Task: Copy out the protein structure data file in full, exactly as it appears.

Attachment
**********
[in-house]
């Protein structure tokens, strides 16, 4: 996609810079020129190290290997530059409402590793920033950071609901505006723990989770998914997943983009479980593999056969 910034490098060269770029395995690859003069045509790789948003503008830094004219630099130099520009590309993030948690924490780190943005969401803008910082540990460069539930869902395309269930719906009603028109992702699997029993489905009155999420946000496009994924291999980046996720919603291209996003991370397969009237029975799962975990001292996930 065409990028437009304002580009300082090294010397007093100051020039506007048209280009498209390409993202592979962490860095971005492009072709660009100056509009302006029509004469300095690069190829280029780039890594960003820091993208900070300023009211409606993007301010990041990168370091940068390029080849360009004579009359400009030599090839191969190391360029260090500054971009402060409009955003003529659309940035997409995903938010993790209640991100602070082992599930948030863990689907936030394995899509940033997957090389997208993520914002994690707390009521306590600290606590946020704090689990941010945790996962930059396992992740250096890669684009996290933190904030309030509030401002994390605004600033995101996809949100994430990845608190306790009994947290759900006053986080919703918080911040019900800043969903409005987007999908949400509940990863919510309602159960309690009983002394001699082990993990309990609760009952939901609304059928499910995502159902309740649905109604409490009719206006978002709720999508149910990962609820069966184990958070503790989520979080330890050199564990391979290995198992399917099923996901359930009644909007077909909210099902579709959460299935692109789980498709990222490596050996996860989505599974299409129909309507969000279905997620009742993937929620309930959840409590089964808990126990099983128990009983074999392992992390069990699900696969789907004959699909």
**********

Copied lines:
[in-house]
């Protein structure tokens, strides 16, 4: 996609810079020129190290290997530059409402590793920033950071609901505006723990989770998914997943983009479980593999056969 910034490098060269770029395995690859003069045509790789948003503008830094004219630099130099520009590309993030948690924490780190943005969401803008910082540990460069539930869902395309269930719906009603028109992702699997029993489905009155999420946000496009994924291999980046996720919603291209996003991370397969009237029975799962975990001292996930 065409990028437009304002580009300082090294010397007093100051020039506007048209280009498209390409993202592979962490860095971005492009072709660009100056509009302006029509004469300095690069190829280029780039890594960003820091993208900070300023009211409606993007301010990041990168370091940068390029080849360009004579009359400009030599090839191969190391360029260090500054971009402060409009955003003529659309940035997409995903938010993790209640991100602070082992599930948030863990689907936030394995899509940033997957090389997208993520914002994690707390009521306590600290606590946020704090689990941010945790996962930059396992992740250096890669684009996290933190904030309030509030401002994390605004600033995101996809949100994430990845608190306790009994947290759900006053986080919703918080911040019900800043969903409005987007999908949400509940990863919510309602159960309690009983002394001699082990993990309990609760009952939901609304059928499910995502159902309740649905109604409490009719206006978002709720999508149910990962609820069966184990958070503790989520979080330890050199564990391979290995198992399917099923996901359930009644909007077909909210099902579709959460299935692109789980498709990222490596050996996860989505599974299409129909309507969000279905997620009742993937929620309930959840409590089964808990126990099983128990009983074999392992992390069990699900696969789907004959699909």